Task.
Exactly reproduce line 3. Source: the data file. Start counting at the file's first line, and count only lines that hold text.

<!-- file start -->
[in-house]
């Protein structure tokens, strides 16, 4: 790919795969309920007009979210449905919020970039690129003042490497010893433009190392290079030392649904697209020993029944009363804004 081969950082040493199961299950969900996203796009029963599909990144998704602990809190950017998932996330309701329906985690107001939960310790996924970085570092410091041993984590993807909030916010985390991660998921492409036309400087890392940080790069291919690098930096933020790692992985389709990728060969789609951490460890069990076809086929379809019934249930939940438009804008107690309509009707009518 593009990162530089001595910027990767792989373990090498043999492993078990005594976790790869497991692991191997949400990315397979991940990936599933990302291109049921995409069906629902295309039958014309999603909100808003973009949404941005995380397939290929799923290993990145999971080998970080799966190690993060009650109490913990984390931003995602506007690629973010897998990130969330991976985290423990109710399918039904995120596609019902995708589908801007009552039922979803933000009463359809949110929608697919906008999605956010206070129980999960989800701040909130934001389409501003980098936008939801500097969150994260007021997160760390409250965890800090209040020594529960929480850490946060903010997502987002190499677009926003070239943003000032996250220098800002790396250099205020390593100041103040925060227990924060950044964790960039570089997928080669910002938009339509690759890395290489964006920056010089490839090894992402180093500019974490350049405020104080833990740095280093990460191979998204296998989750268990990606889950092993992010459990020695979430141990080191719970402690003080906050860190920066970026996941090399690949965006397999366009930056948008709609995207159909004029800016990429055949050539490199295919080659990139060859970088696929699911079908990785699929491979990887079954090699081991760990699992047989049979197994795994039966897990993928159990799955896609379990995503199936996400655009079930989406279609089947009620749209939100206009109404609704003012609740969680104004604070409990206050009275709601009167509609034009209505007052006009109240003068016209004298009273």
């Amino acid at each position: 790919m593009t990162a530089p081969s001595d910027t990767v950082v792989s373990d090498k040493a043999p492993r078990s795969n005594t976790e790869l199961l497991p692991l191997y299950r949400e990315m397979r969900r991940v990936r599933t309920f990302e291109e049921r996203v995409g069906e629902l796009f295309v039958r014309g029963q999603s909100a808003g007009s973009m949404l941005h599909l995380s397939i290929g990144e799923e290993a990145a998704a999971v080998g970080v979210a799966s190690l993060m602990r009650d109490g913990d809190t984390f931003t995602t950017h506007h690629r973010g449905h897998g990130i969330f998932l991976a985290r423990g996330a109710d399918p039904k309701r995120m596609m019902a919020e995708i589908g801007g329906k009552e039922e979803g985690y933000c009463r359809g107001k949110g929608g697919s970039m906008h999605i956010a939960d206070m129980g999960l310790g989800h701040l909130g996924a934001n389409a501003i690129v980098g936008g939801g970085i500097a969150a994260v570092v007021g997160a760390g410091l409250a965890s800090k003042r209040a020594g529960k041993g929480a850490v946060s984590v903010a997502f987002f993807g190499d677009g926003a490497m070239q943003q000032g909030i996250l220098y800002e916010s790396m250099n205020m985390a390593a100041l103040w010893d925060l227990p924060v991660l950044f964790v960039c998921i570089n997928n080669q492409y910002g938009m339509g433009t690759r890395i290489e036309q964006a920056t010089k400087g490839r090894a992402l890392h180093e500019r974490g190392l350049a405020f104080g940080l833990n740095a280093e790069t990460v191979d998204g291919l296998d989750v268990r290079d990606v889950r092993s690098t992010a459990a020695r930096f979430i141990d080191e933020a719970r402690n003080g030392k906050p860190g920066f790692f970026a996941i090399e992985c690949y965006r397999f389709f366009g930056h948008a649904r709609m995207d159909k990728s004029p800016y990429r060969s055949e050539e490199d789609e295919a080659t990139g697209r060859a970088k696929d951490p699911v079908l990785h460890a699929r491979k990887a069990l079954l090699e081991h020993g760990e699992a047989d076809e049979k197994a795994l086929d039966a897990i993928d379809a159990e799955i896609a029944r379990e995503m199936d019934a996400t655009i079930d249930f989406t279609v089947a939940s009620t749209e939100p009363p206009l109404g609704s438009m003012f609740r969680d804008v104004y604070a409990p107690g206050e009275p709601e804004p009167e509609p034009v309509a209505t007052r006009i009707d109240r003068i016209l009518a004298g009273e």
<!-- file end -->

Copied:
């Amino acid at each position: 790919m593009t990162a530089p081969s001595d910027t990767v950082v792989s373990d090498k040493a043999p492993r078990s795969n005594t976790e790869l199961l497991p692991l191997y299950r949400e990315m397979r969900r991940v990936r599933t309920f990302e291109e049921r996203v995409g069906e629902l796009f295309v039958r014309g029963q999603s909100a808003g007009s973009m949404l941005h599909l995380s397939i290929g990144e799923e290993a990145a998704a999971v080998g970080v979210a799966s190690l993060m602990r009650d109490g913990d809190t984390f931003t995602t950017h506007h690629r973010g449905h897998g990130i969330f998932l991976a985290r423990g996330a109710d399918p039904k309701r995120m596609m019902a919020e995708i589908g801007g329906k009552e039922e979803g985690y933000c009463r359809g107001k949110g929608g697919s970039m906008h999605i956010a939960d206070m129980g999960l310790g989800h701040l909130g996924a934001n389409a501003i690129v980098g936008g939801g970085i500097a969150a994260v570092v007021g997160a760390g410091l409250a965890s800090k003042r209040a020594g529960k041993g929480a850490v946060s984590v903010a997502f987002f993807g190499d677009g926003a490497m070239q943003q000032g909030i996250l220098y800002e916010s790396m250099n205020m985390a390593a100041l103040w010893d925060l227990p924060v991660l950044f964790v960039c998921i570089n997928n080669q492409y910002g938009m339509g433009t690759r890395i290489e036309q964006a920056t010089k400087g490839r090894a992402l890392h180093e500019r974490g190392l350049a405020f104080g940080l833990n740095a280093e790069t990460v191979d998204g291919l296998d989750v268990r290079d990606v889950r092993s690098t992010a459990a020695r930096f979430i141990d080191e933020a719970r402690n003080g030392k906050p860190g920066f790692f970026a996941i090399e992985c690949y965006r397999f389709f366009g930056h948008a649904r709609m995207d159909k990728s004029p800016y990429r060969s055949e050539e490199d789609e295919a080659t990139g697209r060859a970088k696929d951490p699911v079908l990785h460890a699929r491979k990887a069990l079954l090699e081991h020993g760990e699992a047989d076809e049979k197994a795994l086929d039966a897990i993928d379809a159990e799955i896609a029944r379990e995503m199936d019934a996400t655009i079930d249930f989406t279609v089947a939940s009620t749209e939100p009363p206009l109404g609704s438009m003012f609740r969680d804008v104004y604070a409990p107690g206050e009275p709601e804004p009167e509609p034009v309509a209505t007052r006009i009707d109240r003068i016209l009518a004298g009273e």